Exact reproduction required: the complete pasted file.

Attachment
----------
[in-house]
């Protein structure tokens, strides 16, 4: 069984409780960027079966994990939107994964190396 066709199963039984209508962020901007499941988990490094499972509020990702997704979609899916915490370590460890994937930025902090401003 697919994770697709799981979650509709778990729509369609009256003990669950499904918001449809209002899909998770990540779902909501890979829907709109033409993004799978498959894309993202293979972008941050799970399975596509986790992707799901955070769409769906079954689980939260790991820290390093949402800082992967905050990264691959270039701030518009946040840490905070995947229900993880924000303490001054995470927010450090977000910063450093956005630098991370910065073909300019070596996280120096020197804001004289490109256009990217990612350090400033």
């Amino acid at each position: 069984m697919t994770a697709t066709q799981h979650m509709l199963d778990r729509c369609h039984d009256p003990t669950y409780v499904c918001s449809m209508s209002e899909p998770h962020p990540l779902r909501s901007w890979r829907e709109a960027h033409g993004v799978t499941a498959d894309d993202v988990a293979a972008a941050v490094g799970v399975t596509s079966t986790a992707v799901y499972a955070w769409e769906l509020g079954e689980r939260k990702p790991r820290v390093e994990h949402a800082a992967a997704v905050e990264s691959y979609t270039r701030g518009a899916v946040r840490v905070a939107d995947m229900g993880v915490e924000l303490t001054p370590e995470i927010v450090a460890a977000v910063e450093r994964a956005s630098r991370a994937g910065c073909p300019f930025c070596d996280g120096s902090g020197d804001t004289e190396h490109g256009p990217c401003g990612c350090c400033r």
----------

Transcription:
[in-house]
């Protein structure tokens, strides 16, 4: 069984409780960027079966994990939107994964190396 066709199963039984209508962020901007499941988990490094499972509020990702997704979609899916915490370590460890994937930025902090401003 697919994770697709799981979650509709778990729509369609009256003990669950499904918001449809209002899909998770990540779902909501890979829907709109033409993004799978498959894309993202293979972008941050799970399975596509986790992707799901955070769409769906079954689980939260790991820290390093949402800082992967905050990264691959270039701030518009946040840490905070995947229900993880924000303490001054995470927010450090977000910063450093956005630098991370910065073909300019070596996280120096020197804001004289490109256009990217990612350090400033």
């Amino acid at each position: 069984m697919t994770a697709t066709q799981h979650m509709l199963d778990r729509c369609h039984d009256p003990t669950y409780v499904c918001s449809m209508s209002e899909p998770h962020p990540l779902r909501s901007w890979r829907e709109a960027h033409g993004v799978t499941a498959d894309d993202v988990a293979a972008a941050v490094g799970v399975t596509s079966t986790a992707v799901y499972a955070w769409e769906l509020g079954e689980r939260k990702p790991r820290v390093e994990h949402a800082a992967a997704v905050e990264s691959y979609t270039r701030g518009a899916v946040r840490v905070a939107d995947m229900g993880v915490e924000l303490t001054p370590e995470i927010v450090a460890a977000v910063e450093r994964a956005s630098r991370a994937g910065c073909p300019f930025c070596d996280g120096s902090g020197d804001t004289e190396h490109g256009p990217c401003g990612c350090c400033r």